A federal judge in New York has blocked parts of the Farmworker Fair Labor Practices Act from going into effect after a lawsuit was filed in court in late December.
On Dec. 30, New York State Vegetable Growers Association Inc. and Northeast Dairy Producers Association Inc. filed a complaint in U.S. District Court Western District of New York stating that the act, which was signed into law in July and went into effect Jan. 1, violated the 14th Amendment’s Due Process Clause and was pre-empted by the National Labor Relations Act.
On Dec. 31, the court granted a temporary restraining order against parts of the law from going into effect. A hearing is now scheduled for Jan. 24.
The issue surrounds the act’s definition of farm laborer and how that extends to family members. New overtime and collective bargaining rules for nonfamily employees are not affected and went into effect, as scheduled, on Jan. 1.
A joint news release by the New York State Vegetable Growers Association and the Northeast Dairy Producers Association states that the act puts farms in a “catch-22” regarding the classification of family laborers.
The groups state that if supervisors, owners and family members are classified as farm laborers, then they have the right to engage in collective bargaining with other employees. But if they are also agents of the business, then they must not engage in conduct that would discourage union concerted activity, assist in the formation of a union or otherwise violate the rights of farm laborers. The two groups state that this puts farms in a bad position because farms would be in violation of the law regardless of how they proceeded.
The two groups also claim that: “The act also conflicts with Section 14(a) of the National Labor Relations Act. The act includes supervisors as part of the group of farm laborers who may engage in concerted activities, but the NLRA expressly prohibits states from adopting such legislation, and so the law is preempted by federal law.
“Because the act includes supervisors, owners and family members for purposes of its hour restrictions and overtime pay requirements, farms must reclassify the way they engage these individuals, and this compounds the conflict as farmers endeavor to implement the law. As a result, if a farm decides to classify its supervisors, owners and family members as farm laborers, it will result in a violation of the act’s collective bargaining provisions. On the other hand, if a farm takes the position that supervisors, owners and family members are not farm laborers, the farm may be subjecting itself to criminal and civil penalties by violating their rights as farm laborers and by violating the hour restrictions and overtime pay requirements.”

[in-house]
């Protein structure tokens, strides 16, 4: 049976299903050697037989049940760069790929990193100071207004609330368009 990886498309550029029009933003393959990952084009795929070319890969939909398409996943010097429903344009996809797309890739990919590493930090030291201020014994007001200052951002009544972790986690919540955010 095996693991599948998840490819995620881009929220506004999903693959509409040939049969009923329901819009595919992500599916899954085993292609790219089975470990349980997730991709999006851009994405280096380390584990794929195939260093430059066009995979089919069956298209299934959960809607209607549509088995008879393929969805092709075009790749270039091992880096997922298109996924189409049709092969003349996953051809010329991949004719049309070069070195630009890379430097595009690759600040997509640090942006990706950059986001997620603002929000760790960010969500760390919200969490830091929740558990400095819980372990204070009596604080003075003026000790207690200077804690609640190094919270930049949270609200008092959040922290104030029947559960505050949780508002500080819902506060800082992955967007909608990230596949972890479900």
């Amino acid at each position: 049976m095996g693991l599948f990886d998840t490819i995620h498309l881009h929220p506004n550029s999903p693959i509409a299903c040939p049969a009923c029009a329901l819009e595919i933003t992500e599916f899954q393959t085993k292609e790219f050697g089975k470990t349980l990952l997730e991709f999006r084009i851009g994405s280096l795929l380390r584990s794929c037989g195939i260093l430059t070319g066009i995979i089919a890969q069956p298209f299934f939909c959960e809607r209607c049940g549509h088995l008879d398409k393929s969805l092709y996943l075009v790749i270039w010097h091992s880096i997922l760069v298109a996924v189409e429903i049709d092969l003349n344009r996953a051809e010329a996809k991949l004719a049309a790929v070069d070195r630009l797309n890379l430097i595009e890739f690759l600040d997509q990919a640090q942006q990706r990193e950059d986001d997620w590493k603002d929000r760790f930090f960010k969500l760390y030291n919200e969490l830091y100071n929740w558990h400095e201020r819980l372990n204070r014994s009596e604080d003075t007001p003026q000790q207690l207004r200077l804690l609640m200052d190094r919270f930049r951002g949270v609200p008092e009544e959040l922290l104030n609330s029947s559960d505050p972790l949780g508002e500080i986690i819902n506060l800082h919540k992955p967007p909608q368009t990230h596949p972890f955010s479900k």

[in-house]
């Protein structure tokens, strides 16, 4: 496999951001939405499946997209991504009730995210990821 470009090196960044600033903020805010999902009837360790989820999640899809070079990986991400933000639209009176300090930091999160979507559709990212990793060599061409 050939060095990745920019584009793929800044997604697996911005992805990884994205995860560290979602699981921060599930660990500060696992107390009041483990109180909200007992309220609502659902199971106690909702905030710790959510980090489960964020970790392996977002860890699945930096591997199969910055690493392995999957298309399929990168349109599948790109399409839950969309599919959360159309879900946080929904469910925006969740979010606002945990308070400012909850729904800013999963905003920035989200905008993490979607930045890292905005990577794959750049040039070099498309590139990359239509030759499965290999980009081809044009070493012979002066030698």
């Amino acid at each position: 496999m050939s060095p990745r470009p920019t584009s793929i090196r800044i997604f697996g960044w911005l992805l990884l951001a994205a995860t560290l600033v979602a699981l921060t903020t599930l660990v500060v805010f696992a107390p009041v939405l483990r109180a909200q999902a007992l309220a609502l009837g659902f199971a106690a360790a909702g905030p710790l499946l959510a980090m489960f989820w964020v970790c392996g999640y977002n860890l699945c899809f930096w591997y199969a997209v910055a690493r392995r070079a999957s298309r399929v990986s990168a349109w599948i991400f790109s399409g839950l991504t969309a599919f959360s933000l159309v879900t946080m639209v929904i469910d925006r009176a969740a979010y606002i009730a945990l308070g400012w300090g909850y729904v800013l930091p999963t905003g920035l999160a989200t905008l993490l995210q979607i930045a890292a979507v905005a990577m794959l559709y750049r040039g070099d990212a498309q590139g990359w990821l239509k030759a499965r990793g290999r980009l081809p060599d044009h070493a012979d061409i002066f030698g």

Chyrese Wells, spokeswoman for the two groups, said in an email that the lawsuit was filed following months of conversations with state officials in order to clarify language and flaws in the law.
“The lawsuit was a last resort, but necessary in order to clarify language as farmers begin implementing the law,” Wells said. “The judge’s order acknowledged that irreparable harm would have occurred had certain provisions of the act been allowed to go into effect on Jan. 1, 2020.”
No effect on nonfamily members
While parts of the law are being argued in court, the rest of the law is in effect, according to Rich Stup, agricultural workforce specialist with Cornell Cooperative Extension.
“Overtime, day of rest, collective bargaining and increased insurance requirements are now in place for most frontline, nonfamily farm employees,” Stup said. “Employers should carefully track hours worked for most, if not all, employees and pay overtime for eligible employees who agree to work more than 60 hours in a calendar week designated by the farm. Farms should also update their work agreements with employees to indicate how many hours of work will be expected each week and to clarify how overtime pay and day-of-rest rules will apply to each employee."
The Farmworker Fair Labor Practices Act was signed into law in July. It allows farmworkers to be paid overtime if they work more than 60 hours a week, and grants farmworkers one day off a week or paid overtime for working that day.
The law also grants farmworkers the right to worker’s compensation, and it establishes a Farm Laborers Wage Board that will meet in 2020 to further study the overtime issue in the state and possibly lower the 60-hour overtime threshold.
Farms who employ immediate family members are exempt from the overtime rule.
Farmworkers will also be allowed to organize and form unions but will not be allowed to strike.
Ag groups quickly criticized the passage of the law. Grow NY Farms, a coalition of more than 50 New York-based farms, local businesses and organizations, including New York Farm Bureau, said the law would pose hardships for some farms.
The coalition wanted four things in the law to be modified:
- Apply a standard wage rate for farmworkers who decide to work on the prescribed day of rest.
- Expand the family farm definition to include close relatives such as aunts, uncles, nieces, nephews and cousins.
- Modify the composition and timeline of the wage board.
- Preserve secret balloting for both farmworkers and farmers.